Content cards are one of the most common ways for apps to organize their content. They allow users to consume bite-sized samples while they browse before clicking on one to get the full-sized meal.
Using content cards isn’t enough to create a great browsing experience. You also have to optimize the readability of them. Optimal readability isn’t only a measure of whether users can read the text and make out the words. It’s also a measure of whether they can scan and process the text efficiently.
Many content cards are inefficient to scan when different text types on the card clash with each other. As a result, users can’t scan the text types in the order that makes the most sense. Instead, their eyes scatter back and forth with unnecessary movement, making the information harder to process. To fix this problem, you have to apply scan control by adding the appropriate amount of visual emphasis to each text type.
The Textual Hierarchy of a Content Card
A content card has several text types that serve different informational functions. Let’s look at the text types of a basic content card.
First, there’s the eyebrow, which is a categorical word or phrase that describes the content’s subject. Then there’s the heading that tells users what the content is about with just a few words in a single sentence. After that, there’s the metadata that provides relevant context around the content. Lastly, there’s the body that describes the content in a short paragraph.
You have to establish the textual hierarchy for your card by figuring out which text types are more important to users. The proper textual hierarchy for this content card would be:
- Heading — The most important because it describes the content the quickest
- Metadata — Provides general context about the content for users to gauge its relevance
- Body — Contains a descriptive paragraph, but takes the most time to read
- Eyebrow — The vaguest, but provides additional context on the content subject matter
Your content card should guide users to scan the text types in this order. To achieve this, you need to apply proper visual emphasis to the text types using scan control techniques.
Controlling the Order of What Users Scan
With proper visual emphasis, you can control the order of what users scan and dictate a scanning pattern that mirrors your textual hierarchy. When scanning follows the textual hierarchy, users waste less eye movement and can process information quicker.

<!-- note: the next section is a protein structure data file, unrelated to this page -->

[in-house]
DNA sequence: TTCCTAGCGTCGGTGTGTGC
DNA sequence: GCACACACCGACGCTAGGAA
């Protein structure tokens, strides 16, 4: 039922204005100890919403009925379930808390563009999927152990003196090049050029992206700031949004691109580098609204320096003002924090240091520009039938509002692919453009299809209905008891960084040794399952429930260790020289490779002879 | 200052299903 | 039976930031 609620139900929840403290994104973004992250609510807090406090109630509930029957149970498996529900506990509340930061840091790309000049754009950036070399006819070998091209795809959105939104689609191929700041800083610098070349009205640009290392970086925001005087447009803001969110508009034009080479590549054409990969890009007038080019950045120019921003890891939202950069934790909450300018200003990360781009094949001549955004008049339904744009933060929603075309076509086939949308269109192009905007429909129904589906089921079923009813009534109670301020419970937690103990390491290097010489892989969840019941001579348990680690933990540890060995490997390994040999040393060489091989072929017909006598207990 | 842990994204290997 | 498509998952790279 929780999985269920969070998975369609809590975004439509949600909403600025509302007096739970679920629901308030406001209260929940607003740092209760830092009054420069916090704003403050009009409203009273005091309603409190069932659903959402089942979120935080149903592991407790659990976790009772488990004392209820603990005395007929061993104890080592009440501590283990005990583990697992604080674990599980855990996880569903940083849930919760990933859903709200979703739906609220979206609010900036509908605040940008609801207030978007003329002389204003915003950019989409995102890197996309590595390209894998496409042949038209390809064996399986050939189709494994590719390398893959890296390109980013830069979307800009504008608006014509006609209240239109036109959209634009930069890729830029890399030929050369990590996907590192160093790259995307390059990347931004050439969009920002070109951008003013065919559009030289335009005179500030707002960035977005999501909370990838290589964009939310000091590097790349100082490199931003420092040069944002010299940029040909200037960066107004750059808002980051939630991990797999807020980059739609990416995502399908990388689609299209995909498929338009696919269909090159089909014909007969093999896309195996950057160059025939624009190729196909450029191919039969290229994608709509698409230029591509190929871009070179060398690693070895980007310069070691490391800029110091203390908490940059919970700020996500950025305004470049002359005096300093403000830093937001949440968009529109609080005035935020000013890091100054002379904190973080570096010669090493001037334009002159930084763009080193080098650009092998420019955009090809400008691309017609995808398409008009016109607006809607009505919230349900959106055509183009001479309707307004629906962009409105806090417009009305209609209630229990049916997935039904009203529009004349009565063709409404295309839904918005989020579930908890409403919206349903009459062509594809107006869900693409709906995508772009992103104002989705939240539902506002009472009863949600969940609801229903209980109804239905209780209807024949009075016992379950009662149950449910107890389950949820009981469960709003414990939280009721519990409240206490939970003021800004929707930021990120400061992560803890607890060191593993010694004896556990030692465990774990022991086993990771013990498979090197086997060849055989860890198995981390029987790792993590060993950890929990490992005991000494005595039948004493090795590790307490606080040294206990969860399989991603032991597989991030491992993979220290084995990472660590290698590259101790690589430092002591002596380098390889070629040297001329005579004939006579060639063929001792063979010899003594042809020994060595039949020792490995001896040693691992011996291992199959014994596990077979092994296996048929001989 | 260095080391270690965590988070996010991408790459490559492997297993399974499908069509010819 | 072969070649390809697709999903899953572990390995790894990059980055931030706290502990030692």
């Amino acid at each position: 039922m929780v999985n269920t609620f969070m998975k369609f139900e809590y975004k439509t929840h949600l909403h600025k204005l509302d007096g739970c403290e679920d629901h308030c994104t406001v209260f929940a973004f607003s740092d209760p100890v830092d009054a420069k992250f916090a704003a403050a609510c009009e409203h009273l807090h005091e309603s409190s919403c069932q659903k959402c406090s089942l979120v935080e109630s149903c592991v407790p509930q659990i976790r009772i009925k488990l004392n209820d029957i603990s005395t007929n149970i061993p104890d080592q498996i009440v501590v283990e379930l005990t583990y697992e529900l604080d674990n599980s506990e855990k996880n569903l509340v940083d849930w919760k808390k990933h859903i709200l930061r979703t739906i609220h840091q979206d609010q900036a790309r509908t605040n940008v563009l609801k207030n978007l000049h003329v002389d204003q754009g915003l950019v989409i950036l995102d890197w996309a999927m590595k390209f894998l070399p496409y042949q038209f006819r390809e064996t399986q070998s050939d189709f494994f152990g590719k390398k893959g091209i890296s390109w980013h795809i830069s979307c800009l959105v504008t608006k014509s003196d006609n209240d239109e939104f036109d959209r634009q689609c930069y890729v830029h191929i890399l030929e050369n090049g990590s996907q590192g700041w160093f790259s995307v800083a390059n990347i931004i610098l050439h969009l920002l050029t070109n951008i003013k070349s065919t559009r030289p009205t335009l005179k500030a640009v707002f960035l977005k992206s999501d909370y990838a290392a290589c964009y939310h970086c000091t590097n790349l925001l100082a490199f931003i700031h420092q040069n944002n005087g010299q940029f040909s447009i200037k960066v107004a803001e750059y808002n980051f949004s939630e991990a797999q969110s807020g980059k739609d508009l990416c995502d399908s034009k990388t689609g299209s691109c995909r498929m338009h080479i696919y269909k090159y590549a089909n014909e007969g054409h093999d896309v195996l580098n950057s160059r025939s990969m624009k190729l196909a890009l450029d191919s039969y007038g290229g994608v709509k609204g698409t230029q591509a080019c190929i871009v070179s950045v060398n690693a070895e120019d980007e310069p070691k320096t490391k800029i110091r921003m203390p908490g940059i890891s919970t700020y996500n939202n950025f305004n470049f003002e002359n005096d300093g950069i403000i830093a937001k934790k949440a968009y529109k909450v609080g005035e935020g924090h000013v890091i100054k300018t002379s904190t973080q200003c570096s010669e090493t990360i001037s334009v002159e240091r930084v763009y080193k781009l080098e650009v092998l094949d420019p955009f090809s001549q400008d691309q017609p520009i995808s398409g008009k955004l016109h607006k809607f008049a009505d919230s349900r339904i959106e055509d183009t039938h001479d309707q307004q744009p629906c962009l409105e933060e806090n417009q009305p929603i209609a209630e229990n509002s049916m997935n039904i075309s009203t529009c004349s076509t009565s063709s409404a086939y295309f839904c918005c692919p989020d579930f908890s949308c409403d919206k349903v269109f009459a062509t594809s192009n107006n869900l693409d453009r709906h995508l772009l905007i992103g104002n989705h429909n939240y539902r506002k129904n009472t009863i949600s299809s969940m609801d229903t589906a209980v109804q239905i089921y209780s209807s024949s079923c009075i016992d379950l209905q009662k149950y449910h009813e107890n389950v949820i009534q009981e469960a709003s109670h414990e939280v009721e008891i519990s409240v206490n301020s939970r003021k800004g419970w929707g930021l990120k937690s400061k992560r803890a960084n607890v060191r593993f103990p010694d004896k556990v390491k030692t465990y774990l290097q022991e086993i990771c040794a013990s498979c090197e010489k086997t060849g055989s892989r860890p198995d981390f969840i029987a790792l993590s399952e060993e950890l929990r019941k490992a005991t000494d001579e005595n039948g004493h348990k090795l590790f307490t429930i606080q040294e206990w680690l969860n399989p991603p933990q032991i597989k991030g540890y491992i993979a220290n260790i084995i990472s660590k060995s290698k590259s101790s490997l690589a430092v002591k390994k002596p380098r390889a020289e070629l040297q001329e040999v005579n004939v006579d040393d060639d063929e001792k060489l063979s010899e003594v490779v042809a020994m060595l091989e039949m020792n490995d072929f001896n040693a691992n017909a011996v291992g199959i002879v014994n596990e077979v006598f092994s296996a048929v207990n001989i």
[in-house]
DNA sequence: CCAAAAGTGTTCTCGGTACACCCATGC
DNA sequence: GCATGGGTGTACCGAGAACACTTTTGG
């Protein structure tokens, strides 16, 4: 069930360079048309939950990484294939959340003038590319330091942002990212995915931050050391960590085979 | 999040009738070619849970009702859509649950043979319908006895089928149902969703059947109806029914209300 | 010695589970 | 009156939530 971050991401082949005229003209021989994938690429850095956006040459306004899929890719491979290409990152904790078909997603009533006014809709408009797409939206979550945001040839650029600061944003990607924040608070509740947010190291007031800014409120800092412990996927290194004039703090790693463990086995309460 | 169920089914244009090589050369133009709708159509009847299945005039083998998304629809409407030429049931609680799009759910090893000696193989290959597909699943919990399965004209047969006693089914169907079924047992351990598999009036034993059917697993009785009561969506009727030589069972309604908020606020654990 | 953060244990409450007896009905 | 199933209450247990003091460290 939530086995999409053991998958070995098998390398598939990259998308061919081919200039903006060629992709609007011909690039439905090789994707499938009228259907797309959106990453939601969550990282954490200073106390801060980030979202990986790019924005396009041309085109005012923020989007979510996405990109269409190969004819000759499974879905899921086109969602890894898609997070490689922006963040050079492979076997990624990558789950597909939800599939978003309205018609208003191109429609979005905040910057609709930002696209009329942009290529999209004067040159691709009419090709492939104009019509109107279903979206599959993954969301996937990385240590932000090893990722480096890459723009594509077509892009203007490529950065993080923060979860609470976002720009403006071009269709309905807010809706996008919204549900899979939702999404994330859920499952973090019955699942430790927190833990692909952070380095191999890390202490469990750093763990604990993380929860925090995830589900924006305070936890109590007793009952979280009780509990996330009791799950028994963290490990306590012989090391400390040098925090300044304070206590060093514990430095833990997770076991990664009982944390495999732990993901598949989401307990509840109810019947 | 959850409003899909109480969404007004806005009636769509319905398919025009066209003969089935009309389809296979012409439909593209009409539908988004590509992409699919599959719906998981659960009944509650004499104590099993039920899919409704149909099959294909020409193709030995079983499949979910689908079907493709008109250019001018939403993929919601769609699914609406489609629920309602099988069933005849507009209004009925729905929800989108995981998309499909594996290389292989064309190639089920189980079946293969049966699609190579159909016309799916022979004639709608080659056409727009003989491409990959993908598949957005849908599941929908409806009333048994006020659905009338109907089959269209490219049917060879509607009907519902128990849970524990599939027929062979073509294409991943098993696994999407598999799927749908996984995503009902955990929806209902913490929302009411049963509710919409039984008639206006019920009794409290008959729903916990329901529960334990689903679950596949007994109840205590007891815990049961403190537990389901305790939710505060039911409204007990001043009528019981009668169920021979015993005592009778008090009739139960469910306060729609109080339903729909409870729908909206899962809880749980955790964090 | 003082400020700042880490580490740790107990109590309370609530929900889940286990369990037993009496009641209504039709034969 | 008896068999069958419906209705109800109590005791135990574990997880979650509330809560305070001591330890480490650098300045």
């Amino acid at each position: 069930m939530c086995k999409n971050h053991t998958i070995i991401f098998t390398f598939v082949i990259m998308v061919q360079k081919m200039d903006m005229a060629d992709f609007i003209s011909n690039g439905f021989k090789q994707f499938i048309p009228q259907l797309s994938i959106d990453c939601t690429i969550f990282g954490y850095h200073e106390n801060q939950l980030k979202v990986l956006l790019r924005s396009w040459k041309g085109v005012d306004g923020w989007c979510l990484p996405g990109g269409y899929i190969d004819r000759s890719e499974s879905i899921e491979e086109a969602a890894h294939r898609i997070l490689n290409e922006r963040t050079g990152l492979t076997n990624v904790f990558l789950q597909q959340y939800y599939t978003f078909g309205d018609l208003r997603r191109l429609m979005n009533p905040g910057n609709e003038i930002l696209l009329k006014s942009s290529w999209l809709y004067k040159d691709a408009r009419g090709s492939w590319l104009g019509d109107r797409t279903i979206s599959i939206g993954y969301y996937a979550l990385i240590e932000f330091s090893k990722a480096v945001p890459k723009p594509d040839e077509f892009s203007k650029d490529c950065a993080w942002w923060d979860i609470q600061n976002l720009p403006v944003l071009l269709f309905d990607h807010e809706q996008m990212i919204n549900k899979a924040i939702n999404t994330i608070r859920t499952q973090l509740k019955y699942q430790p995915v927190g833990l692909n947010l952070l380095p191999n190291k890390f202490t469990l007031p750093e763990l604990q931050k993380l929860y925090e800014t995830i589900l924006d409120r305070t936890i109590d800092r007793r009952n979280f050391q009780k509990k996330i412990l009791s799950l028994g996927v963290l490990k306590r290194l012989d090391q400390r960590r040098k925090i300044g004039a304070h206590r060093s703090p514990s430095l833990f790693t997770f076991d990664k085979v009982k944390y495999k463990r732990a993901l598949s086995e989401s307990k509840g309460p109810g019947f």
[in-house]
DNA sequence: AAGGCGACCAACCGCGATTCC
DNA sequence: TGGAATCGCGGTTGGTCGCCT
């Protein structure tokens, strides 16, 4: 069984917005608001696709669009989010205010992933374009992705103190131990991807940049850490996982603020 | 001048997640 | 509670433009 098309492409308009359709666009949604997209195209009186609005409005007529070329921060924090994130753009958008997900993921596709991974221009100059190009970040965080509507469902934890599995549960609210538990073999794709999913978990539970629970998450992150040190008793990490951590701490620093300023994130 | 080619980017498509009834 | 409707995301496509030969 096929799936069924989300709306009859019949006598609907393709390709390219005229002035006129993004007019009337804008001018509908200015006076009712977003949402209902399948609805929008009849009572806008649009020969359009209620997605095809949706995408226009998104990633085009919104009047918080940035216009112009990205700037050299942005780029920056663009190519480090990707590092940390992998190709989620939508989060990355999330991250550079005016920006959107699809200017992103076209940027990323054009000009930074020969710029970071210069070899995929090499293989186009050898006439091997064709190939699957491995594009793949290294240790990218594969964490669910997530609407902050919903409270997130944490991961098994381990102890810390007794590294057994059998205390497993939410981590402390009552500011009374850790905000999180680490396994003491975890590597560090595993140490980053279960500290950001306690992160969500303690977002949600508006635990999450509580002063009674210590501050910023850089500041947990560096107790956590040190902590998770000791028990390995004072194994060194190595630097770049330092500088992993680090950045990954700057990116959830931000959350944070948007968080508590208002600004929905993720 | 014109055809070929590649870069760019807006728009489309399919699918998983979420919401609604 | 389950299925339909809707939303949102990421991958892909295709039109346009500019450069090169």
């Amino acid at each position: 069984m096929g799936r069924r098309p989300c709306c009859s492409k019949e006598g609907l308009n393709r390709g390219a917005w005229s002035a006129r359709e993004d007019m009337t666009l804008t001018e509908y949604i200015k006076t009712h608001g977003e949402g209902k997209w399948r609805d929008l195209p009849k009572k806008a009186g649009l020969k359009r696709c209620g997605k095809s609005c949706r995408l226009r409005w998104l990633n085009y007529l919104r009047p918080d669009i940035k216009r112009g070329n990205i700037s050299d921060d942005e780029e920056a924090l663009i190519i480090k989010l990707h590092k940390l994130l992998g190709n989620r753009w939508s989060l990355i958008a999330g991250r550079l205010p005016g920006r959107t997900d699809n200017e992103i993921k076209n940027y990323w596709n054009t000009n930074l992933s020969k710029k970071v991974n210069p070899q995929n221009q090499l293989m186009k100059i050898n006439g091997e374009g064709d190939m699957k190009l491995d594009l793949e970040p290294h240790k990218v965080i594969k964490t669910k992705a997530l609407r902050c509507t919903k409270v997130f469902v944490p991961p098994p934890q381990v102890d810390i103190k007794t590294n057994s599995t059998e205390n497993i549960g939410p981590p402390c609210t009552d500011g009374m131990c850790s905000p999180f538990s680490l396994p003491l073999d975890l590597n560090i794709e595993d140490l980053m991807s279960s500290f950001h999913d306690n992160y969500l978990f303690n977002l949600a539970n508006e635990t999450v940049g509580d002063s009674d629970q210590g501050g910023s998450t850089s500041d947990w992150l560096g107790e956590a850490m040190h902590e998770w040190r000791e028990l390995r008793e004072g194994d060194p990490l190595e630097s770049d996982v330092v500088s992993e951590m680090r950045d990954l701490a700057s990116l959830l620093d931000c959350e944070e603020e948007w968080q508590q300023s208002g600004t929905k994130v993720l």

The example below illustrates a comparison of how scan control works. The difference is the emphasis on different text types. When scan control isn’t applied, only the heading has minimal emphasis. The other text types have the same amount of emphasis, which causes them to compete for the user’s attention.
When scan control is applied, the heading is emphasized to a greater degree. The metadata is emphasized over the body and eyebrow, but not enough to overshadow the heading. The body is de-emphasized, and the eyebrow is de-emphasized even more. The result is an efficient scanning pattern that mirrors the textual hierarchy.
When we replace the placeholder text with content, you get a better sense of how the content cards read. The eye movement on the controlled card feels deliberate because it has an anchor of where to start scanning. However, the eye movement on the uncontrolled one feels erratic because there is no anchor to guide users. They have free reign to scan in whatever order they wish.
Scan control is even more beneficial when there are multiple content cards on the screen. Controlled cards allow users to scan just the anchors with no visual interference from the surrounding text. Uncontrolled cards are harder to scan because the surrounding text types cause visual interference.
Design Techniques for Scan Control
The following design techniques will allow you to apply scan control to your content cards. You can mix and match different techniques for a text type. The only requisite is that text types higher in the textual hierarchy have greater emphasis over ones that are lower.
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Originally published at https://uxmovement.com on September 1, 2020.